The purpose of the BelRusAvto transnational corporation is to implement the Russian-Belarus Program for the Development of Diesel Automobile Manufacturing. The idea is to ensure that the BelAZ-7555 off-highway dump trucks with Yaroslavl-made 730 hp YaMZ-745 diesel engines meet the best world standards, but at prices that are 25-28% below those of similar foreign-made trucks. The corporation has also been working to form and develop an aftersales service network for its products across the CIS.
The Slavianskaia Bumaga transnational corporation includes pulp and paper, light and chemical industry plants in Belarus, Russia and Ukraine with over 25 thousand employees. Efforts to arrange intracorporate ties have yielded an additional $1.5m worth of current assets, which has made it possible to markedly invigorate the production process.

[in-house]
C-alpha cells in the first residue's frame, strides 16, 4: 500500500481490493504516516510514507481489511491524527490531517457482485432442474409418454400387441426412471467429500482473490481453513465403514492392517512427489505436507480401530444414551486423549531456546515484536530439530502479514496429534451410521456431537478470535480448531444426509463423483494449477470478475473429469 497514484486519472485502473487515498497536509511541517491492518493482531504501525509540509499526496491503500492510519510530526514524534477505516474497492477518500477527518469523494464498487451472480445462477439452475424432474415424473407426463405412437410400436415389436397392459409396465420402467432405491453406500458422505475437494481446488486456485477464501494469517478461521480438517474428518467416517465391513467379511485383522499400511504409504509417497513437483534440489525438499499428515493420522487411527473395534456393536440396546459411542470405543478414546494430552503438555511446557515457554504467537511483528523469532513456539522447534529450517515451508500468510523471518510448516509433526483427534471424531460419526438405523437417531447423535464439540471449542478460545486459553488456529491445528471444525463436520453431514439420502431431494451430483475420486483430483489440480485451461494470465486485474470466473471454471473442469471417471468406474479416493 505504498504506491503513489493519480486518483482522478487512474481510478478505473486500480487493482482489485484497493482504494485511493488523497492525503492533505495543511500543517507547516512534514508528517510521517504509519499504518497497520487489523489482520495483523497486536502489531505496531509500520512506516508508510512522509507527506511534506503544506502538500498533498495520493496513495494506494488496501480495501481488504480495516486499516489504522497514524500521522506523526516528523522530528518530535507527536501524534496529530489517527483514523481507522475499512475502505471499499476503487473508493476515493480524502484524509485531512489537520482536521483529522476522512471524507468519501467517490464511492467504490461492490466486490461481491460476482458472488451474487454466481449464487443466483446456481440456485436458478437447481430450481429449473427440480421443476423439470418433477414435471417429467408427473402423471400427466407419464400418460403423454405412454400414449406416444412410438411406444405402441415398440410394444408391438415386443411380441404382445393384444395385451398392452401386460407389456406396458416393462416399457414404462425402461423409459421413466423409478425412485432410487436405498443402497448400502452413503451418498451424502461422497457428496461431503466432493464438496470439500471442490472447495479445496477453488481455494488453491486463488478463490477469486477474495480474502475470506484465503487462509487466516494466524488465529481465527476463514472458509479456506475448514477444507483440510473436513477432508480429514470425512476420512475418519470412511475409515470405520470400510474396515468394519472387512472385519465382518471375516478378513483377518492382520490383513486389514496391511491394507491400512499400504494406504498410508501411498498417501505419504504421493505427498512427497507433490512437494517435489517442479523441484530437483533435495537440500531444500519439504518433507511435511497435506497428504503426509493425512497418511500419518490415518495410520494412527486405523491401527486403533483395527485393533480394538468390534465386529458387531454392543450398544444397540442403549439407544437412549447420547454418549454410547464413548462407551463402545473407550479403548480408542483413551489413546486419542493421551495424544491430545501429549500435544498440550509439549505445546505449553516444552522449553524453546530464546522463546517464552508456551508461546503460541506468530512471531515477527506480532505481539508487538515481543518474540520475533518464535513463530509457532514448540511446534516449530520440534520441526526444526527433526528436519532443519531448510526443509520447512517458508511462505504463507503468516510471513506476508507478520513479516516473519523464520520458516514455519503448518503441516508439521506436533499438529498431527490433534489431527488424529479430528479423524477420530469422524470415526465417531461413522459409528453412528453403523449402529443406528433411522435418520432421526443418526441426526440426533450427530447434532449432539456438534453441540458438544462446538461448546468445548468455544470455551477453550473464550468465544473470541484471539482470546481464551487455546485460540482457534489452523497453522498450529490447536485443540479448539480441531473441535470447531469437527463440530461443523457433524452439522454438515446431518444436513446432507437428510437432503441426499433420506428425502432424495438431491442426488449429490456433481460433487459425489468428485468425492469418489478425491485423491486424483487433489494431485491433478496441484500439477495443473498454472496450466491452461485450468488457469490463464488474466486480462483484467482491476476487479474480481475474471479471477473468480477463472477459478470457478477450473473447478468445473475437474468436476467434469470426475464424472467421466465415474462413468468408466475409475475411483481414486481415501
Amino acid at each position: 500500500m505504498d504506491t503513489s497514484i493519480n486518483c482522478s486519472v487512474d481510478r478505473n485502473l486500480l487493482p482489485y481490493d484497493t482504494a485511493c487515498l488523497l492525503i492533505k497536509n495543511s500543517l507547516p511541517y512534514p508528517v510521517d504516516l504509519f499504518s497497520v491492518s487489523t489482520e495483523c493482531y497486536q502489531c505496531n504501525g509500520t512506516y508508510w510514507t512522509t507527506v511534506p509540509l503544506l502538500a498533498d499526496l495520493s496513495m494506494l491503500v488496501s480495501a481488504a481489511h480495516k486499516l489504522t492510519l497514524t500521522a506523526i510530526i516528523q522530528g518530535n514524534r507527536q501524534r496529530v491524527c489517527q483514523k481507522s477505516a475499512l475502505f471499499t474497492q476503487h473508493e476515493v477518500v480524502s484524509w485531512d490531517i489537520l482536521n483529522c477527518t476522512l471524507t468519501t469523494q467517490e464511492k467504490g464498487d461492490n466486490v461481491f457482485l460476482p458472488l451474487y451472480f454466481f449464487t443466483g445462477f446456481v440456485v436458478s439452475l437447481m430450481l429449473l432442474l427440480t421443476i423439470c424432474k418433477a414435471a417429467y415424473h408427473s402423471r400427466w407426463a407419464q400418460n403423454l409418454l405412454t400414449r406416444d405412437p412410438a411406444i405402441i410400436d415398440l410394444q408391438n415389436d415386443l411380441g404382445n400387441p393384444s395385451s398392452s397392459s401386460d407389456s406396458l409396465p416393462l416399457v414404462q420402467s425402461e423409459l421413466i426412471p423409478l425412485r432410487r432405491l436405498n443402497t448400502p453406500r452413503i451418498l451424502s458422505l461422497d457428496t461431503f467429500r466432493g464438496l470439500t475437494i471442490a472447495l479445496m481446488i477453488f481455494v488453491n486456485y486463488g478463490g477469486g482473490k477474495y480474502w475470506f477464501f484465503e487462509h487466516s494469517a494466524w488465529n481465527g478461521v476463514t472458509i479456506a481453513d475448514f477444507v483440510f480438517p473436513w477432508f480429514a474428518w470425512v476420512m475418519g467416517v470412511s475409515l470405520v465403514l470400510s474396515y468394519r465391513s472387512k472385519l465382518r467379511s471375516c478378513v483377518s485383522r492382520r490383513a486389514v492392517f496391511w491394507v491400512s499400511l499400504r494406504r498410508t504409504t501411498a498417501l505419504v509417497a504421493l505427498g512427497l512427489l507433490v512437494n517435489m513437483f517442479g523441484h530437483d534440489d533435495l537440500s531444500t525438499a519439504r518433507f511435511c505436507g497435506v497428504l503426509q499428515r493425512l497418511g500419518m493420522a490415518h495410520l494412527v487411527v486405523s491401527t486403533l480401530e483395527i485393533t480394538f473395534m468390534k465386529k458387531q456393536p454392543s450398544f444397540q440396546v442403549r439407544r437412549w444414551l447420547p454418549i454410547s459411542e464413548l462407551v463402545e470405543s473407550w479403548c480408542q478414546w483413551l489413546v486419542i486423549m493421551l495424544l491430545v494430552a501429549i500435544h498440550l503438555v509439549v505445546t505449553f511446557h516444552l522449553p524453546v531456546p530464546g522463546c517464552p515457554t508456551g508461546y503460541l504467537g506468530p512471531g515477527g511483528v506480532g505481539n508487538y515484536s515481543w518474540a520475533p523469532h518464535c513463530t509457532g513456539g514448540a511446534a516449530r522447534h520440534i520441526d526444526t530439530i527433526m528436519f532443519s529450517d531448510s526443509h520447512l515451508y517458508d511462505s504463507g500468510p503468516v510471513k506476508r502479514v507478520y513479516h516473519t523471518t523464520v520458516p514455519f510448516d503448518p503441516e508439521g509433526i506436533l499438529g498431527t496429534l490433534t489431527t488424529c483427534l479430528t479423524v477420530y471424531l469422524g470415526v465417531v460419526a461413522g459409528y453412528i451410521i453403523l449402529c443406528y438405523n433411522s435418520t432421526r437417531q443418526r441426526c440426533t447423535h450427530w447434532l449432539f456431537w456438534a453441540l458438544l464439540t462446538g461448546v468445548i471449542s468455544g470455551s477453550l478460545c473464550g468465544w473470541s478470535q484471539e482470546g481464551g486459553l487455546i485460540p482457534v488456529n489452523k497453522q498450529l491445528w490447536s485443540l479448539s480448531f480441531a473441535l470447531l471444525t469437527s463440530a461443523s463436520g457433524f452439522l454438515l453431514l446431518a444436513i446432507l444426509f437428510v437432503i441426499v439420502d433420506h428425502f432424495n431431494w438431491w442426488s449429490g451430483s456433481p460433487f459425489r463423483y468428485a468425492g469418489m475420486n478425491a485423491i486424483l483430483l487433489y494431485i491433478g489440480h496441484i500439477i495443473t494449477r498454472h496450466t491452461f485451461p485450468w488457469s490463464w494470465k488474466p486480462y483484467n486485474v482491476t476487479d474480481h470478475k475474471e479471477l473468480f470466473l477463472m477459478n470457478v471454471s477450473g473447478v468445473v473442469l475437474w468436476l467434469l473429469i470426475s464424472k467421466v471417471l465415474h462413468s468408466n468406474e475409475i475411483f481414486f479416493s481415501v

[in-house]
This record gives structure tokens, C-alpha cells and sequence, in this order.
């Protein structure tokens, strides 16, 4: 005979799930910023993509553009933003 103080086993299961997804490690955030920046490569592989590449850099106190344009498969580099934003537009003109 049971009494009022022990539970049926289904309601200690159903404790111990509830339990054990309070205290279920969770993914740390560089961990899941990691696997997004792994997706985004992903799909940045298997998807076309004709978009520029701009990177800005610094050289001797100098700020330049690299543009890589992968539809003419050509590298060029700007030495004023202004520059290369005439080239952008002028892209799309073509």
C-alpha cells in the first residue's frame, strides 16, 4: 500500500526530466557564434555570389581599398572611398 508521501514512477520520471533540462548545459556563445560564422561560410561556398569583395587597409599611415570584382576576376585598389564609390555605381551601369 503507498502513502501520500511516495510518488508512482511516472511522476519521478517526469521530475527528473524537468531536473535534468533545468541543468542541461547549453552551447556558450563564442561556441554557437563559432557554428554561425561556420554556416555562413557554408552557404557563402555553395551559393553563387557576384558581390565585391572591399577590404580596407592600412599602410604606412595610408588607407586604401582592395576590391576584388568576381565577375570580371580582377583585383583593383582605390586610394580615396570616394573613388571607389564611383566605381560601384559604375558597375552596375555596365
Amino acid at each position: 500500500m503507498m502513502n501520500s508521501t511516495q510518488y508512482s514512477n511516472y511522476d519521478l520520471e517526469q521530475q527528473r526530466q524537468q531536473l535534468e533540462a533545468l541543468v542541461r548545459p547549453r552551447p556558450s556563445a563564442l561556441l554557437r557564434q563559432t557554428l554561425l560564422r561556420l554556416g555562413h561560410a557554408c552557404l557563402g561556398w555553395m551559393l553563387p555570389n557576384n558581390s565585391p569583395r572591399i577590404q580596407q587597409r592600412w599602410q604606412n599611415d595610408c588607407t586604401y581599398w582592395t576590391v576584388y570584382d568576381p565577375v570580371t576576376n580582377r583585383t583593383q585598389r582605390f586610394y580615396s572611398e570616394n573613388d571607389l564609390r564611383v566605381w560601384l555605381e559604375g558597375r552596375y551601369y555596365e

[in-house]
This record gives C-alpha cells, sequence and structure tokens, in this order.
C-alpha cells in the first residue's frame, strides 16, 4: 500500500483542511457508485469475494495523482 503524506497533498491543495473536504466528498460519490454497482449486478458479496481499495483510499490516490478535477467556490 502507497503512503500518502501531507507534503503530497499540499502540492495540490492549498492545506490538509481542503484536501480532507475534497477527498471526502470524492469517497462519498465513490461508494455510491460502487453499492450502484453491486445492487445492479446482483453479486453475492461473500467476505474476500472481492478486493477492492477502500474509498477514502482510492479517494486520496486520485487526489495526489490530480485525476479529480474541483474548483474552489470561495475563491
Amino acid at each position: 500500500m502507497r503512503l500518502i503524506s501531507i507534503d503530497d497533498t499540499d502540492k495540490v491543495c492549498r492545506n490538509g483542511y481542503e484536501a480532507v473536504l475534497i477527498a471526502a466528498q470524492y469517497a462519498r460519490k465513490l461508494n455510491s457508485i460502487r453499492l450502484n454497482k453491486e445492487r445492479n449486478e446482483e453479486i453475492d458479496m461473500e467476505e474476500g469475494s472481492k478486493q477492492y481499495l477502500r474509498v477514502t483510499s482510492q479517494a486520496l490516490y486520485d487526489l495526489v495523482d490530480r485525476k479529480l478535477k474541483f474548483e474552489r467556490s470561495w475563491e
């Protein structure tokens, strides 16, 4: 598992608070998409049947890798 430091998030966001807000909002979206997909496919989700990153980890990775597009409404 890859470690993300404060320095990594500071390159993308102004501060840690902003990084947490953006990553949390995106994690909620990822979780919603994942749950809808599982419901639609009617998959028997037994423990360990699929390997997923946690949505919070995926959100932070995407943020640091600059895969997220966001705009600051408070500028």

In order to develop cooperation between producers of carpet goods and suppliers of raw materials for their production, in June 1998 a number of enterprises in Belarus, Moldova, Kazakhstan, Kyrgyzstan, Russia, Tajikistan, Uzbekistan and Ukraine founded a transnational corporation called Kovry SNG, and in October 1999, the heads of government of the CIS states signed an agreement on its establishment. The corporation includes 14 factories producing carpets and carpet goods, two plants making chemical fiber and yarn, three cotton and wool factories, and a Specialized Textile Engineering Bureau. The establishment of such a corporation will enable enterprises in the industry to coordinate their marketing and technical policies and will help to develop cooperation between suppliers of raw materials and carpet manufacturers, and also to build a common market for their products.